have seen. The exhibits were logically arranged, greatly varied and very well done. They had whale sharks, beluga whale, salt
and fresh species from all over the world and great multi-media presentations to compliment each exhibit. This was truly an
evening to remember and a great departure from the aviation theme of the conference. But what can be better than fish and
flight all rolled into one?
As much fun as we were having, Jo and I were there to work for the Air Race Classic. We had a booth
to set up; prospective racers to excite and prospective sponsors to entice. The days were long and the exhibition
hall was packed for all 3 days of the conference. We were on our feet all day (OK, except when this photo was taken) and came
back to the room each night exhausted but still smiling.
On Friday morning we conducted the 2009 Air Race Classic
drawing for the first 10 race numbers. This is always an
exciting event for the ladies who are in the hunt for the first 10 numbers. Fran Strubeck from the neighboring 99s booth,
did the honors for the drawing. Anne Marie Radel and her partner, Juliann Sikora drew the lucky Classic 1 spot and will lead
the 2009 flock of racers off the line in Denver, CO in June.
In addition to the thousands of conference attendees, I was privileged to meet Nicole Cagnolatti who presented me with the
2008 "If You Can Dream It, You Can Do It" Scholarship. While I had spoken with Nicole and e-mailed her on a number
of occasions, I had not had the opportunity to personally thank her for the generous scholarship provided to me for my float
plane rating at Twitchell's last July. Nicole presented me with a beautiful crystal diamond in recognition of the occasion.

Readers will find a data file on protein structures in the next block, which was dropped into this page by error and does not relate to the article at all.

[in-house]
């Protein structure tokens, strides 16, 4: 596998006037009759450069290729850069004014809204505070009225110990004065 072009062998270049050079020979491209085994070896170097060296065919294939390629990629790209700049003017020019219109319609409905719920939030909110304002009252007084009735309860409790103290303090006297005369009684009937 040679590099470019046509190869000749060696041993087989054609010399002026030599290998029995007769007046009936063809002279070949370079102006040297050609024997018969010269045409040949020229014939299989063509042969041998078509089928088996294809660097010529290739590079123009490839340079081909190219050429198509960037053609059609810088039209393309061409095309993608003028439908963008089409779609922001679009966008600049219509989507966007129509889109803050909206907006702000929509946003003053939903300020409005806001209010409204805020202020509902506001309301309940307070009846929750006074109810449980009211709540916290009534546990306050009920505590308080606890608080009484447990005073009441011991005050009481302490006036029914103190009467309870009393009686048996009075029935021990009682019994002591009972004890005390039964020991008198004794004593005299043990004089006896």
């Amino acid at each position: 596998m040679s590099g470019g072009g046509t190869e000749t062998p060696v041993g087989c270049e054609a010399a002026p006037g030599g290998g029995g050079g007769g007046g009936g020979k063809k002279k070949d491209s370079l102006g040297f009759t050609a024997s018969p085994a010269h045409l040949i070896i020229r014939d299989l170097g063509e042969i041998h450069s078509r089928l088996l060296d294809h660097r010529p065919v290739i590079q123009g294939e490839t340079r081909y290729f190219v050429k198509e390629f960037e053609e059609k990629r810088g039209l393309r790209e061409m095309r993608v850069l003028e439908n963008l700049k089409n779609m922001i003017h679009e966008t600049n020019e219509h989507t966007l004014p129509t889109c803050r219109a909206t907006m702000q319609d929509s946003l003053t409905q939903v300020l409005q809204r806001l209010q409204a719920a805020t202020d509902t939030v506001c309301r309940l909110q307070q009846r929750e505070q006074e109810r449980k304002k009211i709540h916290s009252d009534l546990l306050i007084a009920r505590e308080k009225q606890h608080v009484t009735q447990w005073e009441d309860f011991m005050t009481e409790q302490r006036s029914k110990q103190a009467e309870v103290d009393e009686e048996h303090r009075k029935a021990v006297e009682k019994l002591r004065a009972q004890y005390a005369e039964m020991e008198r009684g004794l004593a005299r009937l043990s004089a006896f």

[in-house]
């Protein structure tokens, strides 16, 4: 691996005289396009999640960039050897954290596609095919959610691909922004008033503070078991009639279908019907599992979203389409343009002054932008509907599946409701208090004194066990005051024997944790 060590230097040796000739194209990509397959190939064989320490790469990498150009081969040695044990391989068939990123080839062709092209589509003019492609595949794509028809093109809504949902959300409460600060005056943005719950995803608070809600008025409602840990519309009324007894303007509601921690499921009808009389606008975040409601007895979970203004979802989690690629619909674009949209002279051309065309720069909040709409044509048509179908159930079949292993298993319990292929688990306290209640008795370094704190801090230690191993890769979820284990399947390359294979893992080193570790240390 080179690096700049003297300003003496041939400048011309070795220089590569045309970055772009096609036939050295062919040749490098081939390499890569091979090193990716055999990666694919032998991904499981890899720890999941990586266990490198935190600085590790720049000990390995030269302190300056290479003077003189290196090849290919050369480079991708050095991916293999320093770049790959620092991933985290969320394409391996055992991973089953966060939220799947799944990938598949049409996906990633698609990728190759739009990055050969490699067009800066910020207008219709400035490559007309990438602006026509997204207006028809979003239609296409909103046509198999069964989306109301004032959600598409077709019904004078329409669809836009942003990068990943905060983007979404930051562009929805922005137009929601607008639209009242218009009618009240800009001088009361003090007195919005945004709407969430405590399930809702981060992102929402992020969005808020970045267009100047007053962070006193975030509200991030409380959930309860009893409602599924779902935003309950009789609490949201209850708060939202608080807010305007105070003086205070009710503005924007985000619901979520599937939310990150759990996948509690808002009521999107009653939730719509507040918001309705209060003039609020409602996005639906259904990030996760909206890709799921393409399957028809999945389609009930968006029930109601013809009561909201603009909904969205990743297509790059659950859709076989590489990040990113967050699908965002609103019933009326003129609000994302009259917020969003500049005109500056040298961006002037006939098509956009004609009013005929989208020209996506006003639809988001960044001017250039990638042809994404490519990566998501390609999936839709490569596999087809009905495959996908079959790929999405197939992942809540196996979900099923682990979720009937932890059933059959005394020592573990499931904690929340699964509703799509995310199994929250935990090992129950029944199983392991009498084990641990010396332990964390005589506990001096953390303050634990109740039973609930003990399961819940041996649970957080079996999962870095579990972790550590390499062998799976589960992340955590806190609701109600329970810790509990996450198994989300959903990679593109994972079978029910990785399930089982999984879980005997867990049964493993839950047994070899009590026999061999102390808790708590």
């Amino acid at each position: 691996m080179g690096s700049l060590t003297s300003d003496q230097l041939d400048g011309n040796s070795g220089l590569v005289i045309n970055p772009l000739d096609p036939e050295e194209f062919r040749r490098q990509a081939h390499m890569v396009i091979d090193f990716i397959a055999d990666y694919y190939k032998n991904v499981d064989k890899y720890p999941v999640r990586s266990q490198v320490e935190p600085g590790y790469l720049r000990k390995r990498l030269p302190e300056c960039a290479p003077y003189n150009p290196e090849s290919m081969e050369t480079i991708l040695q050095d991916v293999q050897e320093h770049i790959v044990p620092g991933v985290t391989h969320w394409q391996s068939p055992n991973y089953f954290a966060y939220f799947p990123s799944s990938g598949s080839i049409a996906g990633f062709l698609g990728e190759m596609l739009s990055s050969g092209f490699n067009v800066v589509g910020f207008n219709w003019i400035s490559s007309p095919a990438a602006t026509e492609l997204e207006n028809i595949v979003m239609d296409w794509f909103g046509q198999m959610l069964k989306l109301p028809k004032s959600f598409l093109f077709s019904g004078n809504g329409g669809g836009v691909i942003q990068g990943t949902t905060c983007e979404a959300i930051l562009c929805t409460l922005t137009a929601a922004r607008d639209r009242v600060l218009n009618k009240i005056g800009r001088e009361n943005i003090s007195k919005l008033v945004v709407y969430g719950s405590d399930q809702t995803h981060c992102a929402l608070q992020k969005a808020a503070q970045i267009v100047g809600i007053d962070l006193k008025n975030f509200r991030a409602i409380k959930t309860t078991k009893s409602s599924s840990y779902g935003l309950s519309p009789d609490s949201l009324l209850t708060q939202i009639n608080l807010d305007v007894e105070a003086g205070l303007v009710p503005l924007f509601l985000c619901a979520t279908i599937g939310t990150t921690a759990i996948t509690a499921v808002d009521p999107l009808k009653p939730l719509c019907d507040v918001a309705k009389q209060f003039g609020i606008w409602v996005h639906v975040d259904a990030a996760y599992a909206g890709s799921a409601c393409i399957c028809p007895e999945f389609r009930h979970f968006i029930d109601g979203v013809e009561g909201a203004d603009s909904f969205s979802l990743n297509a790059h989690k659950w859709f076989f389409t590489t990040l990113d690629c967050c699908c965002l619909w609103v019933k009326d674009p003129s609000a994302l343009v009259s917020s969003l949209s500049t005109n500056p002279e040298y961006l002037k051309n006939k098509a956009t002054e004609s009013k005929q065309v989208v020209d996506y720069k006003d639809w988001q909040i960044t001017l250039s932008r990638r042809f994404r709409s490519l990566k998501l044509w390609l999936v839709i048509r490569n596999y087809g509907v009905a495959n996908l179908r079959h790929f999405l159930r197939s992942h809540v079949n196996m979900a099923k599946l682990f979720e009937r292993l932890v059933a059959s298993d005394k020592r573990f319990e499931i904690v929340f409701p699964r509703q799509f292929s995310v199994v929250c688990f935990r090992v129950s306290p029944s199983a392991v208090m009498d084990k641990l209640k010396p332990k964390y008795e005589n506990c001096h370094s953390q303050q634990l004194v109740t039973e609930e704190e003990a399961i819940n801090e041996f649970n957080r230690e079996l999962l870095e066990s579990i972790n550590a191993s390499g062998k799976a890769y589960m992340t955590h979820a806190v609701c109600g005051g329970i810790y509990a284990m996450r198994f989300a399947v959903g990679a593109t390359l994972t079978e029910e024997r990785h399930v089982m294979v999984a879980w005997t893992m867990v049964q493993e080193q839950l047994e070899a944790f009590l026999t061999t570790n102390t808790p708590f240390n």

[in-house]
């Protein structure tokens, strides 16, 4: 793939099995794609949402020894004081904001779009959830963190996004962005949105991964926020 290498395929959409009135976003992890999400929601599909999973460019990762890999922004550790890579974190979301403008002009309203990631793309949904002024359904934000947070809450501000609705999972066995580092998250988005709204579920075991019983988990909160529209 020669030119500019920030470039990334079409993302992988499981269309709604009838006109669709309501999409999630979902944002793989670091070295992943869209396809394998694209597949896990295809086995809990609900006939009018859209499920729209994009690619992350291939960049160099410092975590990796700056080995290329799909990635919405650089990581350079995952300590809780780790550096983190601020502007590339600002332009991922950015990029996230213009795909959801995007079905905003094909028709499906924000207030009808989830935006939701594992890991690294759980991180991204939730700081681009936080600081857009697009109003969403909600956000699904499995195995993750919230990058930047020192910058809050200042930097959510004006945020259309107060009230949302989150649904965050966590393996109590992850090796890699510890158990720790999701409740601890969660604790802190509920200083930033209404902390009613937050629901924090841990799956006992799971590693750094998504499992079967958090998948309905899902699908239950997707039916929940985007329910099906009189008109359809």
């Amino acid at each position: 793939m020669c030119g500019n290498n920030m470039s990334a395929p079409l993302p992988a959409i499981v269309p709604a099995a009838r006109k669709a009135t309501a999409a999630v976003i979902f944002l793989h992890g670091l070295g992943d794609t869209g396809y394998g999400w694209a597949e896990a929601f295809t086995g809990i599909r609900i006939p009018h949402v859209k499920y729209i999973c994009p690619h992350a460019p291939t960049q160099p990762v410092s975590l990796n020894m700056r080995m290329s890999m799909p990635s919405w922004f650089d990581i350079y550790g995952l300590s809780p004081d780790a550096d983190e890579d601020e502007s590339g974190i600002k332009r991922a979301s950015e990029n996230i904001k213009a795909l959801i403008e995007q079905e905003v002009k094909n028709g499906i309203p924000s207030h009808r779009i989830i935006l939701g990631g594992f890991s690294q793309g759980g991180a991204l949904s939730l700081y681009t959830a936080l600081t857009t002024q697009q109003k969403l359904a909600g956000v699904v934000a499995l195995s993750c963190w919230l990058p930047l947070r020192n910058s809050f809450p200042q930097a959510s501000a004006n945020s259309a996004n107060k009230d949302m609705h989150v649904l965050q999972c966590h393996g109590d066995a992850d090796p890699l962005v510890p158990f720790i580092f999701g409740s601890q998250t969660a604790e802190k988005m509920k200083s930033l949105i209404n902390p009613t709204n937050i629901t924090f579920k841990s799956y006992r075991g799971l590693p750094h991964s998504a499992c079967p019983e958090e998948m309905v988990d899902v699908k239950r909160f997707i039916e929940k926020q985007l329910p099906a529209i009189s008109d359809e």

It is a very special award that I can now see to treasure forever.
So as the conference is winding down on Saturday
and we grow more silly by the minute, we find ourselves face to face with a delimna: It seems that a representative of Southwest
Airlines came to visit with some questions about the race. Now anyone who has flown Southwest can attest to the fact that
they are an airline with a sense of humor. They presented us with a perplexing question, our last of this very long but successful
conference: Will this plane qualify to race at ARC??????
Our Flight (?) Home: As our luck would have it (and this was a real lucky break),it snowed in Atlanta on
Sunday - the morning we are to depart for home. The rains came first, then the sleet and slushy snow. The temperatures plummeted
and the winds howled. All flights out of Atlanta were halted and passengers - and convention goers - were left stranded in
Atlanta as the winter storm blasted through the south. All were stranded, except us!!!! We were driving because our plane
is still sitting with no brakes in a hangar in Waycross, safe and sound. We do the happy dance.
early at 0-dark-30, we grab our car, load our gear and depart south on I-75. It was a bit of slow going at first with pounding
rains, but we managed to hit pretty far south and only saw a fleeting flake or two enroute about 100 miles north of the Florida
border. By the time we hit the border, the winds had increased but they had also blown ot the gray skies that remained to
the north. It was clear sailing all the way home. Did I say that I was up for an adventure?
is still in Waycross and we will have to go fetch her later in the week. . . at least, that is "the plan". . . .